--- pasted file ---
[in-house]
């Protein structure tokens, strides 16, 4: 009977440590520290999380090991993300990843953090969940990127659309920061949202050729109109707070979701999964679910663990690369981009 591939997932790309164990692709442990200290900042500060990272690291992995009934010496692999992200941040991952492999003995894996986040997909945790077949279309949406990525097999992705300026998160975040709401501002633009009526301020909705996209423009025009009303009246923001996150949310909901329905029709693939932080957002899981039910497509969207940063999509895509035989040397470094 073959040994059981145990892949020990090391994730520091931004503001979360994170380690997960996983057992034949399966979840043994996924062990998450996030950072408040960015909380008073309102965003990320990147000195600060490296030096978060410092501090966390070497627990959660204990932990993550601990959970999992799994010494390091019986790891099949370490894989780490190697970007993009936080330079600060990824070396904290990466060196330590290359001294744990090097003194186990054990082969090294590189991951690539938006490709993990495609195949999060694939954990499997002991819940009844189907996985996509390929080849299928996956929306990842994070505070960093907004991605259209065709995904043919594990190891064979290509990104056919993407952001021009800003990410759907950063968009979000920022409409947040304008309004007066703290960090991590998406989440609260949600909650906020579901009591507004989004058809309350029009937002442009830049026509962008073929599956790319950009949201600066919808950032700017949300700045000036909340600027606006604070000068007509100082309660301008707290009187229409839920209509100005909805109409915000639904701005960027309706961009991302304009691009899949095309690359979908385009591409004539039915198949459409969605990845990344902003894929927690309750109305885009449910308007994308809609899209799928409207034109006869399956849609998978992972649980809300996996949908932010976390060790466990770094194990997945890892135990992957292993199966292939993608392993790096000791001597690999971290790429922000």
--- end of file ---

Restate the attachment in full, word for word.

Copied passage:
[in-house]
């Protein structure tokens, strides 16, 4: 009977440590520290999380090991993300990843953090969940990127659309920061949202050729109109707070979701999964679910663990690369981009 591939997932790309164990692709442990200290900042500060990272690291992995009934010496692999992200941040991952492999003995894996986040997909945790077949279309949406990525097999992705300026998160975040709401501002633009009526301020909705996209423009025009009303009246923001996150949310909901329905029709693939932080957002899981039910497509969207940063999509895509035989040397470094 073959040994059981145990892949020990090391994730520091931004503001979360994170380690997960996983057992034949399966979840043994996924062990998450996030950072408040960015909380008073309102965003990320990147000195600060490296030096978060410092501090966390070497627990959660204990932990993550601990959970999992799994010494390091019986790891099949370490894989780490190697970007993009936080330079600060990824070396904290990466060196330590290359001294744990090097003194186990054990082969090294590189991951690539938006490709993990495609195949999060694939954990499997002991819940009844189907996985996509390929080849299928996956929306990842994070505070960093907004991605259209065709995904043919594990190891064979290509990104056919993407952001021009800003990410759907950063968009979000920022409409947040304008309004007066703290960090991590998406989440609260949600909650906020579901009591507004989004058809309350029009937002442009830049026509962008073929599956790319950009949201600066919808950032700017949300700045000036909340600027606006604070000068007509100082309660301008707290009187229409839920209509100005909805109409915000639904701005960027309706961009991302304009691009899949095309690359979908385009591409004539039915198949459409969605990845990344902003894929927690309750109305885009449910308007994308809609899209799928409207034109006869399956849609998978992972649980809300996996949908932010976390060790466990770094194990997945890892135990992957292993199966292939993608392993790096000791001597690999971290790429922000």